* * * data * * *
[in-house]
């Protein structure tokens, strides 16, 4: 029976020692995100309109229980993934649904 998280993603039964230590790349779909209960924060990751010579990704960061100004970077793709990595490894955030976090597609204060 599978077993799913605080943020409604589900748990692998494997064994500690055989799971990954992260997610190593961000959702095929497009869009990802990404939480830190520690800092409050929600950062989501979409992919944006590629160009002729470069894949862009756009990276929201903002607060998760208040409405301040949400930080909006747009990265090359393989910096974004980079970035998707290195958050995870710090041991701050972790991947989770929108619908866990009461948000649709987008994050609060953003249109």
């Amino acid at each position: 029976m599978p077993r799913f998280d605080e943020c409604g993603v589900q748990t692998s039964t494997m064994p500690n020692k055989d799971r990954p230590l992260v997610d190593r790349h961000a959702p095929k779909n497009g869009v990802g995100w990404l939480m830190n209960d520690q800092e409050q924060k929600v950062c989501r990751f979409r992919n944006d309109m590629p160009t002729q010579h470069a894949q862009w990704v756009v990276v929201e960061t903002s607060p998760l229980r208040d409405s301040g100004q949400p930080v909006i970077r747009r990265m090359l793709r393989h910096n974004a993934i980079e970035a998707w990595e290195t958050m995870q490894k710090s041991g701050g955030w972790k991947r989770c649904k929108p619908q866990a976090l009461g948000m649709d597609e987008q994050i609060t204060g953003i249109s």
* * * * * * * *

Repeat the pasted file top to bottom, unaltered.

[in-house]
């Protein structure tokens, strides 16, 4: 029976020692995100309109229980993934649904 998280993603039964230590790349779909209960924060990751010579990704960061100004970077793709990595490894955030976090597609204060 599978077993799913605080943020409604589900748990692998494997064994500690055989799971990954992260997610190593961000959702095929497009869009990802990404939480830190520690800092409050929600950062989501979409992919944006590629160009002729470069894949862009756009990276929201903002607060998760208040409405301040949400930080909006747009990265090359393989910096974004980079970035998707290195958050995870710090041991701050972790991947989770929108619908866990009461948000649709987008994050609060953003249109």
């Amino acid at each position: 029976m599978p077993r799913f998280d605080e943020c409604g993603v589900q748990t692998s039964t494997m064994p500690n020692k055989d799971r990954p230590l992260v997610d190593r790349h961000a959702p095929k779909n497009g869009v990802g995100w990404l939480m830190n209960d520690q800092e409050q924060k929600v950062c989501r990751f979409r992919n944006d309109m590629p160009t002729q010579h470069a894949q862009w990704v756009v990276v929201e960061t903002s607060p998760l229980r208040d409405s301040g100004q949400p930080v909006i970077r747009r990265m090359l793709r393989h910096n974004a993934i980079e970035a998707w990595e290195t958050m995870q490894k710090s041991g701050g955030w972790k991947r989770c649904k929108p619908q866990a976090l009461g948000m649709d597609e987008q994050i609060t204060g953003i249109s």